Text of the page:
Michael Beinhorn on Business and Creative Process

Renowned music producer Michael Beinhorn has had a legendary career working with superstar acts such as Soundgarden, Korn, Marilyn Manson, Hole, Red Hot Chili Peppers, Ozzy Osbourne, Herbie Hancock and many more. His recordings have achieved combined worldwide sales of more than 45 million albums, and he is one of only a handful of producers to have two separate recordings debut on Billboard’s Top Ten in the same week

In recent years, Beinhorn has turned his attention to the concerns facing today’s artists and producers attempting to maintain their creative ethics and focus on the recording process. He was kind enough to answer some questions about the music business and his creative process pulling from his vast experience

 

MC:

Early on in your career you made the transition from musician to producer. You went from founding your own project in 1979 and within only a year’s time were working with Brian Eno. Three years after that you wound up producing a Grammy award winning single with Herbie Hancock. Other than your talent, what was involved in this quick rise to prominence? Did you do a great deal of self promotion?

 

MB: 

For one thing, you’re speaking of a different period in history. The New York music scene back in the late 1970’s/early ’80’s was an amazing breeding ground for talent- unlike anything that exists currently. Back then, if you did something unique, different or even weird and did it with conviction and or/style, you got noticed and could build a following. This is how someone like Madonna became successful when she came to New York- she was different, she flaunted it, got noticed and found her niche. It’s also the complete opposite of the music business now, since the emphasis for upcoming artists is active encouragement to conform or sound/appear exactly like someone else who had some recent success in their genre. Coming up, I was very shy and had no idea how to promote myself, so I was very fortunate to be in a band with someone who was an absolutely shameless self-promoter- namely, Bill Laswell He handled all of our advertising, leaflet design (that’s how people did it back then), PR, etc and was a first-rate networker- long before the idea was acceptable in music scenes.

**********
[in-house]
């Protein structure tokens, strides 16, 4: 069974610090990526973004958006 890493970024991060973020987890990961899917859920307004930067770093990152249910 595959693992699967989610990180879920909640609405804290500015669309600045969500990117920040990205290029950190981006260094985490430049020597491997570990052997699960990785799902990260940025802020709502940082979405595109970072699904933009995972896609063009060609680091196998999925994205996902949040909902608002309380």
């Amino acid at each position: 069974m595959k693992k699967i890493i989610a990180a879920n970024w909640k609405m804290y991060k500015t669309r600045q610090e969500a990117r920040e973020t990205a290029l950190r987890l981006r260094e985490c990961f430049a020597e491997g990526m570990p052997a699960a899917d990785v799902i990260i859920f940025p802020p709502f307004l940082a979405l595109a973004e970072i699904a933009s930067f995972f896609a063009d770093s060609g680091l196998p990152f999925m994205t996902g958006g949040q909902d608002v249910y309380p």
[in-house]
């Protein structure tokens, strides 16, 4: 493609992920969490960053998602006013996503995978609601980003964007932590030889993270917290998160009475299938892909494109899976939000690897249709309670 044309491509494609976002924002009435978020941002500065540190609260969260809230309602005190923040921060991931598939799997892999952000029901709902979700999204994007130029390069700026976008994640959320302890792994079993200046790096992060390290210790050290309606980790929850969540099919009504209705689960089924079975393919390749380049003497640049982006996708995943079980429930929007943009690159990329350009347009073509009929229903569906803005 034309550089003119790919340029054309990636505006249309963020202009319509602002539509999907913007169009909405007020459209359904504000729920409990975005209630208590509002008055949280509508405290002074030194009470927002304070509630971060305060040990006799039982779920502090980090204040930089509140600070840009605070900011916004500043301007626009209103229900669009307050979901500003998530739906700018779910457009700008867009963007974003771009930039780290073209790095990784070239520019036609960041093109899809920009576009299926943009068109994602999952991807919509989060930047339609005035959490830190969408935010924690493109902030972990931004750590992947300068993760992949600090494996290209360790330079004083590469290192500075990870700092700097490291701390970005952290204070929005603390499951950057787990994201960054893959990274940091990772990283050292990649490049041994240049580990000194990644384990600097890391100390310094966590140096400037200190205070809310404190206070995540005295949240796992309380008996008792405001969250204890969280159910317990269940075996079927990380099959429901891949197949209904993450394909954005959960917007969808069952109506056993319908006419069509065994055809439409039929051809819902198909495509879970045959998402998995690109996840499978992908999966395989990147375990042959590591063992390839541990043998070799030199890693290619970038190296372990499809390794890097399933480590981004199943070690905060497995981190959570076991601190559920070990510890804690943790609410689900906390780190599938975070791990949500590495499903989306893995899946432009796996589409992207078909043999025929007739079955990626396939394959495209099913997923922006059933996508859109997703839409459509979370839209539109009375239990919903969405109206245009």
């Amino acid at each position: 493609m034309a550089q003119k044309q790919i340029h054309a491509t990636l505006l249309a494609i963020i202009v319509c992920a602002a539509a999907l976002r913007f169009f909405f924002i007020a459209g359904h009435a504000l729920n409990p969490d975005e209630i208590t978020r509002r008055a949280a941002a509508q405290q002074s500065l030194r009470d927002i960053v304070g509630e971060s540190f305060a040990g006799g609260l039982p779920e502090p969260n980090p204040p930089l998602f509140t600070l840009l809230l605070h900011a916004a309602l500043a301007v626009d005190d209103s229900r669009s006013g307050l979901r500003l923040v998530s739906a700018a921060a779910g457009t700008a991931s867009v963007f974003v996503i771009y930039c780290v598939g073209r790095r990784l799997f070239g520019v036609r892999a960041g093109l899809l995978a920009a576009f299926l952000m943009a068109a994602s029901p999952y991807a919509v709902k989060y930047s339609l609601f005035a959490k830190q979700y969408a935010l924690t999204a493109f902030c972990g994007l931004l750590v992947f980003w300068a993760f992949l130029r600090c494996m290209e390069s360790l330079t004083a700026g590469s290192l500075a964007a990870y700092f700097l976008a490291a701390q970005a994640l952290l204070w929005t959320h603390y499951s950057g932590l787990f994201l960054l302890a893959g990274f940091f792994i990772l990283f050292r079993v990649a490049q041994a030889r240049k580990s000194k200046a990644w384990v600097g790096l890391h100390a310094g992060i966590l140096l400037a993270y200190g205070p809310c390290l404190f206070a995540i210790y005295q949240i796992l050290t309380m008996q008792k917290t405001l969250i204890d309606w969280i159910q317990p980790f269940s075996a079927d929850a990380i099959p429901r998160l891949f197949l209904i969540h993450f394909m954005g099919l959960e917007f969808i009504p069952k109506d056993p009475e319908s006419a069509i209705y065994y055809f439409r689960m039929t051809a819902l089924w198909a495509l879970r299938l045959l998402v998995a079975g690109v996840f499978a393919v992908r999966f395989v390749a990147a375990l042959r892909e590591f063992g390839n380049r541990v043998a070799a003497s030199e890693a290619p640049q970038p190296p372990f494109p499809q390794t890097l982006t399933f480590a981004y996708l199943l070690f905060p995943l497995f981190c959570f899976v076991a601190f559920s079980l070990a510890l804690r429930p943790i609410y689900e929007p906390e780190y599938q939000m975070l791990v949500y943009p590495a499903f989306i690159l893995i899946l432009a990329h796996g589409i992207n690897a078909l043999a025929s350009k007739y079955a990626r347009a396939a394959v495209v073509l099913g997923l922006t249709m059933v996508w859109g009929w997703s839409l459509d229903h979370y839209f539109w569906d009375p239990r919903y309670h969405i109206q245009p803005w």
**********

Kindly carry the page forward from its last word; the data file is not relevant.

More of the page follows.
MC:

Many years later you must have your pick of what artists to work with. Obviously there is the subjective portion of what you gravitate to creatively, but in deciding who to work with are there character traits of the musicians involved that indicate to you that a project is something you want to be a part of? Are there any other factors involved in your decision on what to produce?

 

MB:

Regarding my criteria for producing an artist, there are only a few. First and foremost, I really have to be in love with the entire presentation- who the artist is, the quality of the songs, etc. Barring that, there needs to be some element that I can connect with- no matter how subtle- something I can relate to that the artist does or that he/she emanates in their music at some level. This is the stuff that matters the most and transcends all the other details.